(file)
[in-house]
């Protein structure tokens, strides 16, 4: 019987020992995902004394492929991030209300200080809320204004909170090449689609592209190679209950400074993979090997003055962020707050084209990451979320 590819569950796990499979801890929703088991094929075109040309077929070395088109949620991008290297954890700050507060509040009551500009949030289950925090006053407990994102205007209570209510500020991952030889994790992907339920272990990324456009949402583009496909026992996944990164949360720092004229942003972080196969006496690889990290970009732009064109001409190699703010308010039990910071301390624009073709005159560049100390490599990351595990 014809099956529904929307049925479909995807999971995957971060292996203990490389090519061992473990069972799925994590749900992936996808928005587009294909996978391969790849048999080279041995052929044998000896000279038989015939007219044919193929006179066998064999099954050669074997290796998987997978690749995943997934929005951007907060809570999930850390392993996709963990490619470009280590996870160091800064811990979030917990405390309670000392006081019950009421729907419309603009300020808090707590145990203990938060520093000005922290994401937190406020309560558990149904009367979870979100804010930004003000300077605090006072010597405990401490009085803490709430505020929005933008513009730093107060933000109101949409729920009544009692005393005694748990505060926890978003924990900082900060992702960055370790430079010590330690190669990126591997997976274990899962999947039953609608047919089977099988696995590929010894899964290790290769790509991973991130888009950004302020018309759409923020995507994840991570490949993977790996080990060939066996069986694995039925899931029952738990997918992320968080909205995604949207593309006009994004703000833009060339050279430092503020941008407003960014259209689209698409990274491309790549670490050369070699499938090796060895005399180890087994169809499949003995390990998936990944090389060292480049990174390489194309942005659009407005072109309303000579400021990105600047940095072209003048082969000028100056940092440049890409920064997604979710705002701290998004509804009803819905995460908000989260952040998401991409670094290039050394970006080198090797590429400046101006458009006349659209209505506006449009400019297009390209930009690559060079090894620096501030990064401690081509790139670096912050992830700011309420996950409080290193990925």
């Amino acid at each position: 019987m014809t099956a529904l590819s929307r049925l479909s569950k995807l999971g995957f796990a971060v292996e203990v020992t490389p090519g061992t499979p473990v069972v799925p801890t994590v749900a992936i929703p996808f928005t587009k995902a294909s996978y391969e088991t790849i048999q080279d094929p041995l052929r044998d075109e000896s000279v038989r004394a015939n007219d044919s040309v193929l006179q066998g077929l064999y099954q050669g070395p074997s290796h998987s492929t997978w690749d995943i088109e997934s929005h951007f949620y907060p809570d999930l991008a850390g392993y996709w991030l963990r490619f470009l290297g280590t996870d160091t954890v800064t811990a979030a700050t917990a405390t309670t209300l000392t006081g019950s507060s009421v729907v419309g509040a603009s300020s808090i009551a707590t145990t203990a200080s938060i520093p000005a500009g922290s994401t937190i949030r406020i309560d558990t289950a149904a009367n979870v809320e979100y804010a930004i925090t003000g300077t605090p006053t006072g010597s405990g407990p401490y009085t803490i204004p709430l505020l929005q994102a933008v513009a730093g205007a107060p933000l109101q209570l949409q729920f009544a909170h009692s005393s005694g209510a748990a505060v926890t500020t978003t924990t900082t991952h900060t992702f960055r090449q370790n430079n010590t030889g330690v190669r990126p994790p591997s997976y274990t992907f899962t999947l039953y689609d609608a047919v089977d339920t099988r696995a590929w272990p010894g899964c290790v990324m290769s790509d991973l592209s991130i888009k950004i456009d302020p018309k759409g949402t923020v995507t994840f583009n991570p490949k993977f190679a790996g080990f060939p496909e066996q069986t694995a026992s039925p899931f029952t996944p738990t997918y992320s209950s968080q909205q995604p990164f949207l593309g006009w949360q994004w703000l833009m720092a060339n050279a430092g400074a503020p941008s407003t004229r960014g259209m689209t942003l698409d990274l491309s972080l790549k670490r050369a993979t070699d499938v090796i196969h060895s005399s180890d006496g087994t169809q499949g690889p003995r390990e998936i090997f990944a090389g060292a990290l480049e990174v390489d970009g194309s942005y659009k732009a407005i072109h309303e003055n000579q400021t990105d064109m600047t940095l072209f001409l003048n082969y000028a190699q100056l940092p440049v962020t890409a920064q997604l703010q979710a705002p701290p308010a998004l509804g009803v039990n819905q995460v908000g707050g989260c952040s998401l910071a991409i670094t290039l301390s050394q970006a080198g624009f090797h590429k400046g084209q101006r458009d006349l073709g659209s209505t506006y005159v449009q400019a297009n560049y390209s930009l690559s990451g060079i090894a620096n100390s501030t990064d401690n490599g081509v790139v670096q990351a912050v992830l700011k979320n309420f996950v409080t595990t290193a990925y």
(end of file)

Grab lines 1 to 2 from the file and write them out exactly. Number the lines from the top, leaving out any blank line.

[in-house]
């Protein structure tokens, strides 16, 4: 019987020992995902004394492929991030209300200080809320204004909170090449689609592209190679209950400074993979090997003055962020707050084209990451979320 590819569950796990499979801890929703088991094929075109040309077929070395088109949620991008290297954890700050507060509040009551500009949030289950925090006053407990994102205007209570209510500020991952030889994790992907339920272990990324456009949402583009496909026992996944990164949360720092004229942003972080196969006496690889990290970009732009064109001409190699703010308010039990910071301390624009073709005159560049100390490599990351595990 014809099956529904929307049925479909995807999971995957971060292996203990490389090519061992473990069972799925994590749900992936996808928005587009294909996978391969790849048999080279041995052929044998000896000279038989015939007219044919193929006179066998064999099954050669074997290796998987997978690749995943997934929005951007907060809570999930850390392993996709963990490619470009280590996870160091800064811990979030917990405390309670000392006081019950009421729907419309603009300020808090707590145990203990938060520093000005922290994401937190406020309560558990149904009367979870979100804010930004003000300077605090006072010597405990401490009085803490709430505020929005933008513009730093107060933000109101949409729920009544009692005393005694748990505060926890978003924990900082900060992702960055370790430079010590330690190669990126591997997976274990899962999947039953609608047919089977099988696995590929010894899964290790290769790509991973991130888009950004302020018309759409923020995507994840991570490949993977790996080990060939066996069986694995039925899931029952738990997918992320968080909205995604949207593309006009994004703000833009060339050279430092503020941008407003960014259209689209698409990274491309790549670490050369070699499938090796060895005399180890087994169809499949003995390990998936990944090389060292480049990174390489194309942005659009407005072109309303000579400021990105600047940095072209003048082969000028100056940092440049890409920064997604979710705002701290998004509804009803819905995460908000989260952040998401991409670094290039050394970006080198090797590429400046101006458009006349659209209505506006449009400019297009390209930009690559060079090894620096501030990064401690081509790139670096912050992830700011309420996950409080290193990925």